While the bone marrow cells are prepared for transfer in a 25-minute procedure, he says a patient is prepared for cardiac catherization, where the target dosage of bone marrow cells are injected into damaged heart tissue using the Helix delivery system in a 30-to-45-minute procedure. Patients potentially are able to leave hospital the following day.

CardiAMP is manufactured as a device procedural kit, with all individual components approved in the U.S. or Europe for other indications. “We believe that our price for this therapy will be less than the cost of goods for any other cell therapy in development and potentially give us 90% margins,” Dr. Altman predicts. “This therapy would be compelling for payers, physicians and patients.”

An earlier CardiAMP heart failure Phase 2 study with 33 patients met its primary safety endpoint, with no major adverse cardiac events at 30 days. At a one year follow-up, there were no deaths or major adverse cardiac events in the bone marrow cell treatment group, with clinically meaningful improvements in secondary endpoints, such as a six-minute walk and quality of life measures.

Last March, a data safety monitoring board recommended that BioCardia’s Phase 3 CardiAMP heart failure trial continue based on a review of the first 74 patients enrolled in the trial.

“In the pivotal trial, if we achieve only 50% of the improvement that we saw in our Phase 2 trial, it would still be 90% powered for the primary endpoint, which is very high,” Dr. Altman points out.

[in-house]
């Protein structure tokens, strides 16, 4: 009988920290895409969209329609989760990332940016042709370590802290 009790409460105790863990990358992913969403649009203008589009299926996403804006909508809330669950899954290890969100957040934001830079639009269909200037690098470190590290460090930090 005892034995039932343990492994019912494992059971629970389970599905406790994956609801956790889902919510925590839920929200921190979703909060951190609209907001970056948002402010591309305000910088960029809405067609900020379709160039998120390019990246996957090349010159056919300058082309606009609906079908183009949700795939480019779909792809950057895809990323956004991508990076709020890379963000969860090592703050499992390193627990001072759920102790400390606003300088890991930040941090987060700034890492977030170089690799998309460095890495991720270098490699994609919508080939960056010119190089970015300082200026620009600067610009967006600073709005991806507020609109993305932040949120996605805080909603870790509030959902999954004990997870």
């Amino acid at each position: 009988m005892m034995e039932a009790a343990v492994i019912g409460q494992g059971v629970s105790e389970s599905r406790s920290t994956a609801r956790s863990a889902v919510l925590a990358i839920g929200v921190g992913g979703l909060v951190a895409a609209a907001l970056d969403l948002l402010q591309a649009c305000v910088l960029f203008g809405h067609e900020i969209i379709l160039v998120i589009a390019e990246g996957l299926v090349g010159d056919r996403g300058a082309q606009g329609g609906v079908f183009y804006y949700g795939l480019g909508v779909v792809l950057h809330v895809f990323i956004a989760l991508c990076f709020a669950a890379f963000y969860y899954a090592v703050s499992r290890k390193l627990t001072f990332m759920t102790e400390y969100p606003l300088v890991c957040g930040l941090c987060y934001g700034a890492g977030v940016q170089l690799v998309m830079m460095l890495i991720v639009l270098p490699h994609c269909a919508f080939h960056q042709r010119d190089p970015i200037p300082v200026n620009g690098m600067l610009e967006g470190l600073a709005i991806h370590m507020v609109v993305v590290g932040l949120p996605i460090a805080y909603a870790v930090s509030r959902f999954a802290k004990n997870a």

The ongoing pivotal heart failure trial is expected to enroll 260 patients at up to 40 centers nationwide. The trial’s primary efficacy endpoint at 12-months follow-up is a composite of death, major adverse cardiovascular and cerebrovascular events, and distance of a six-minute walk to measure exercise capacity.

Secondary efficacy endpoints include quality of life, as measured by a heart failure questionnaire, and superiority relative to major adverse cardiovascular and cerebrovascular events and survival.

Last June, BioCardia activated a second pivotal trial of its investigational CardiAMP cell therapy for the treatment of chronic myocardial ischemia, which is characterized by debilitating chest pain that greatly reduces quality of life.